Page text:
Ferrari’s twin-turbocharged, 3.9-litre V8 engine has completed a hat-trick of victories, claiming the ‘International Engine of the Year’ title for the third straight year in a row. It also collected further honours across three sub-categories at the same event.
In taking the title for the third time in as many years, the blown V8 mimics Ford’s 1-litre EcoBoost engine: the only previous winner to replicate such a dominant run of success. The other awards were ‘Best of the best’, ‘Performance engine’ and winner of the ‘3-litre - 4-litre’ category.
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Referred to internally as F154, the engine made its debut in the California T back in 2013, producing 553bhp and 557lb ft of torque. Since then it’s been installed in the GTC4 Lusso T, Portofino and all 488-based models. Ferrari has continuously honed the engine, increasing the power and improving the throttle response, culminating in the 488 Pista’s 710bhp and 568lb ft of torque. That’s enough to fire the Pista from 0 to 62mph in 2.9 seconds; reach 124 mph in 7.6 seconds, and top out at 211mph.
To take the ‘International Engine of the Year’ crown, the flat-plane V8 edged out some formidable nominees, each of which emerged as winners from various subcategories defined by engine size, energy source(s) or qualitative measures.
Porsche’s turbocharged 3-litre flat-six, as used in the 991.2, was runner-up, sandwiched between the 488’s V8 and the naturally-aspirated, 6.5-litre Ferrari V12, found in the 812 Superfast and the GTC4 Lusso. Other notable performance engine placings in the International Engine of the Year category were Audi’s turbocharged 2.5-litre five-cylinder from the Audi RS3 and TT RS, and the VW Up GTI’s 999cc turbocharged three-pot.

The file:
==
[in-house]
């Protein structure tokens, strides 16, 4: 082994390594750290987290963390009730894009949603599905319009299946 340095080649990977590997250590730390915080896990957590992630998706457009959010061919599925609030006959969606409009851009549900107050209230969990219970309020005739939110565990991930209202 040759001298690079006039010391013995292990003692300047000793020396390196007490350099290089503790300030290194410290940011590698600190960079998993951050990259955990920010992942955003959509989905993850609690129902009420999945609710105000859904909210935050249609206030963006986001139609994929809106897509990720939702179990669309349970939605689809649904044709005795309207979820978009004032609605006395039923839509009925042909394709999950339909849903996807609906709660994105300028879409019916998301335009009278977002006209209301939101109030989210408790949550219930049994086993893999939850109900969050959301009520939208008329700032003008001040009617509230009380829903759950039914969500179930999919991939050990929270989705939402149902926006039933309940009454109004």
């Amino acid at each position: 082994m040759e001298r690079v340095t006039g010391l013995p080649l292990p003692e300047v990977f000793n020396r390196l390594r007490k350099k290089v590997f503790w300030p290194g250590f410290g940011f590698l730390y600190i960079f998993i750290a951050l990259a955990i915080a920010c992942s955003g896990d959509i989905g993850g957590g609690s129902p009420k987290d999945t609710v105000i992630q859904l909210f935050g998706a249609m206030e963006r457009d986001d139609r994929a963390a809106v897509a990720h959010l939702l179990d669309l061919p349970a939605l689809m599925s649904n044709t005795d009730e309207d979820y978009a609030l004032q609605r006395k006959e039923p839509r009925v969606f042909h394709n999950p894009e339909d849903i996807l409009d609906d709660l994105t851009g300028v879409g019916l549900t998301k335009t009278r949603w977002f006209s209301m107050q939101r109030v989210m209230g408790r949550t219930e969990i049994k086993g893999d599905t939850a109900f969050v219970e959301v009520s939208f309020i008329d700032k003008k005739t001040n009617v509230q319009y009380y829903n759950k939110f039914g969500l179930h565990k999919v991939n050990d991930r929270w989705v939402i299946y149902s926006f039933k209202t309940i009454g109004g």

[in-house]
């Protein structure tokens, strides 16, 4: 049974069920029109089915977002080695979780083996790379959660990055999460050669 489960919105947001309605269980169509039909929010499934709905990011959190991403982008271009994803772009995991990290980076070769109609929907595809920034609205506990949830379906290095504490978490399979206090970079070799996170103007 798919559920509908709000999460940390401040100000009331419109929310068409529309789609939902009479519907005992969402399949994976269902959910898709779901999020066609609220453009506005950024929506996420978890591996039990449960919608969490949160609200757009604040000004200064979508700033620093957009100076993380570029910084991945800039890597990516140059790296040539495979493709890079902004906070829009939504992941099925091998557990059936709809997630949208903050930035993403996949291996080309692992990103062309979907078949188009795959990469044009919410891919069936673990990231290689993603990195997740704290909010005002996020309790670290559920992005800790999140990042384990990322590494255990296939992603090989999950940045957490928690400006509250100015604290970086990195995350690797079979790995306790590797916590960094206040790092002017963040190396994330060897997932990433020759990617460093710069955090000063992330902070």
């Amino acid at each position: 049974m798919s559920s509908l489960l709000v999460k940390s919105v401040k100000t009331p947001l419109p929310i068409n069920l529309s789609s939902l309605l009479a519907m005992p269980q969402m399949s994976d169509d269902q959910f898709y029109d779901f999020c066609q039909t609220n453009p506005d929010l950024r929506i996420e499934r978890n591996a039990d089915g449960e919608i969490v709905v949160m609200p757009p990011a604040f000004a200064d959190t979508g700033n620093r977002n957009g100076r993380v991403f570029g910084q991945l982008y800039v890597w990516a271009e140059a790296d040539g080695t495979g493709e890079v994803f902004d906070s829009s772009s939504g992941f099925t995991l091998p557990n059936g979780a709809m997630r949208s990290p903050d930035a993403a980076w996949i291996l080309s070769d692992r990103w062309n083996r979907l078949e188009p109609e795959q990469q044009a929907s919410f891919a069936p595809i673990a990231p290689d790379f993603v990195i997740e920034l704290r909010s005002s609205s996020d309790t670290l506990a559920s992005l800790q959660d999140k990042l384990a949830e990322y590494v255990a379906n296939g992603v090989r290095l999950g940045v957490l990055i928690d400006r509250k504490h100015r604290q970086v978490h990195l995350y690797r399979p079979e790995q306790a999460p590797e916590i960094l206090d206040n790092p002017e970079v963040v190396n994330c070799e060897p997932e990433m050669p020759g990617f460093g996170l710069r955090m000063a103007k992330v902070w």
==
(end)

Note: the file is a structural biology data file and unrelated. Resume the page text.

Furthermore, the F154 V8 headed an impressive, six-strong list of engines constituting the ‘performance engine’ of the year category, which included Audi’s 5.2-litre V8 (from the R8), the ubiquitous Mercedes-AMG bi-turbo V8 and Porsche’s high-revving, 4-litre flat-six boxer reserved for GT3s.
Praising Ferrari’s forced-induction unit, Dean Slavnich, co-chairman of the International Engine of the Year Awards said: “With its V8, Ferrari has demonstrated that even the most discerning of car buyers want smaller, more efficient engines. Indeed, the turbocharged engine’s blend of heart-thumping performance and glorious Maranello rumble has made it unbeatable not just for the past three years, but also when pitched against the best of the past two decades.”
To mark the 20th installment of the awards, the organisers devised a ‘Best of best’ category to chart iconic engines from the preceding two decades. Again, the 3.9-litre came out on top, in spite of the competition, beating Mazda’s last-of-the-line Renesis rotary engine, BMW’s magnificent 3.2-litre straight-six (S54), and Honda’s 1-litre IMA hybrid powertrain from the first-generation Insight.